Senator Ted Kennedy and family (and other elected officials): We miss you, Senator. What you did for our family for so many years –and what the rest of your family still holds close to their hearts on our behalf – has changed the world. But here at my house, it has simply shown us that public service and elected officials can be amazing, good, caring people (something we hold close to in this current climate). You were such a busy man but you always took time to send Lauren notes, take our calls, check in with us and stand up for us any time we needed it. Thanks also to Retired Congressman Delahunt, Senator Kerry and Senator Brown. And their staffs. Each one of you is a big reason Lauren is determined to make a difference in this world.
Sean, Leigh and Michael: They, besides Lauren and Louie the Supercat, are my family. Thank you to Leigh for the years and years of being a supportive and awesome sister. I cannot wait for one of her first grade classes moms to come in all worried about having a child with Diabetes in school and learning that Leigh is a master of daily diabetes care and gets it. Thanks to Michael, my soon to be son in law, for learning and embracing all this and understanding it is a part of our family until the cure. And thanks to Sean. As I said on the stage when they surprised me with the JDRF International Volunteer of the Year award (and with sneaking him there to witness it), Sean may not always be visible in the diabetes world, but he has never once questioned my need to dedicate so much of my time to work that has a different kind of “paycheck.” And I think his experience volunteering at the Ride to Cure rest stops showed him WHY I’m so freaking into my D-world friends. I know diabetes has impacted every one of you, but I really think it has made our family stronger. Thanks for being my home team.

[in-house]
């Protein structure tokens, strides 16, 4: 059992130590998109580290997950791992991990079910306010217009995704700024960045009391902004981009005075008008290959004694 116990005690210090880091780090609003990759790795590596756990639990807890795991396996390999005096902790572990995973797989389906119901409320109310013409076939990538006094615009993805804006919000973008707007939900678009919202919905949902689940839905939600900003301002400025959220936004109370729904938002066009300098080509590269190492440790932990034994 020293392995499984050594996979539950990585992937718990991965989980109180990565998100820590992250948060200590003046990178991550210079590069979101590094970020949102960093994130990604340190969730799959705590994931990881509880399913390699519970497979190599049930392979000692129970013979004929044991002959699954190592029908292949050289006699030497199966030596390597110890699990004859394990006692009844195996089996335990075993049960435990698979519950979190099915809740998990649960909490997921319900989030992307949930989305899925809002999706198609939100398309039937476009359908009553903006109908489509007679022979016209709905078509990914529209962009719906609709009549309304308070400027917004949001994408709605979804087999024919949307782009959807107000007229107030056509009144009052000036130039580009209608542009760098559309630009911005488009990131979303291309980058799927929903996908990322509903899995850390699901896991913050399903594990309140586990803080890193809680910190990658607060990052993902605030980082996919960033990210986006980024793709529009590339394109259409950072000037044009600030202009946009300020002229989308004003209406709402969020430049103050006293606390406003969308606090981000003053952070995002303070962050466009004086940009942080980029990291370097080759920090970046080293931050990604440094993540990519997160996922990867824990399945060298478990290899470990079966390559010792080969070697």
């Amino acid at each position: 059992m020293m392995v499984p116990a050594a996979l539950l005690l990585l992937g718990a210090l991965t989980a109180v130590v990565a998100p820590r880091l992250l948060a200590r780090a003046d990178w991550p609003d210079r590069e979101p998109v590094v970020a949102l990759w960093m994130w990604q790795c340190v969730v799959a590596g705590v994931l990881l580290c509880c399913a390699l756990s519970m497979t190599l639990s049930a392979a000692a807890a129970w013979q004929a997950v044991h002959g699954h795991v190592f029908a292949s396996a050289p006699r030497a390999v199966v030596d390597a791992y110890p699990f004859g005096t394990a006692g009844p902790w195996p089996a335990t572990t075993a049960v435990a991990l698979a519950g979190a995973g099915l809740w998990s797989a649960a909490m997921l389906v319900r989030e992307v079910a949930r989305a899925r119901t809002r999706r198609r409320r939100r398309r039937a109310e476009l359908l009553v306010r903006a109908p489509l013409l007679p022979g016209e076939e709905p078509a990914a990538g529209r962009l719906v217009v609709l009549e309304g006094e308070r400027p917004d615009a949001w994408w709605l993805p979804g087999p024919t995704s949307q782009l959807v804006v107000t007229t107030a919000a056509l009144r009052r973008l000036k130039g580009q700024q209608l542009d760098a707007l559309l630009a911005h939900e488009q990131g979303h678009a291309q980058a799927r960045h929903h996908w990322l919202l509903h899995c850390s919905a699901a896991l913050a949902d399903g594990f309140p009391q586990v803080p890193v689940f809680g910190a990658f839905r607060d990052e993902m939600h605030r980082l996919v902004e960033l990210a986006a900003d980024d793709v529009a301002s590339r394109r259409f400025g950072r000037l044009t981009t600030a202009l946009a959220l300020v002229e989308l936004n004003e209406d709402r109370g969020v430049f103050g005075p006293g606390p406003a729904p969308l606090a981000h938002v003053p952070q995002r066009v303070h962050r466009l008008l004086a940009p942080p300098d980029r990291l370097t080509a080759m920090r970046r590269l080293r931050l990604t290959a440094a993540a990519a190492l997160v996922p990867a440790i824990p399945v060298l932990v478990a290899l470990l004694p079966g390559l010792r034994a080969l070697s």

Louie the Supercat: You might not be a “diabetes alert dog” but you sure are a “someone needs some love alert cat.” We worship you in a way that is not right. Heck, I just thanked you on a blog and I’m pretty sure you don’t always even read my blog. But thanks for being a supercat.
Lauren: Thank you for being you. You are funny, talented, honest and sincere. You are working toward a major in government and communications that you want to use to change the world for the better. You’ve battled diabetes with grace (okay and a few Linda Blair moments). You are a hero and role model to so, so many. Thank you for being you, even when diabetes is a pain.
I know I missed someone – more than a few. But please know I’m thinking today and every day of what you’ve done for me in this crazy diabetes world.
My Verona Blonde needs refilling. My work is calling my name. It’s full on daytime now and I’m going to rock my blue outfit.
Not for me – but for you. You, my friend, are a difference maker. And that fuels me every single day.
Thank you. Thank you. I’ll never be able to say it enough.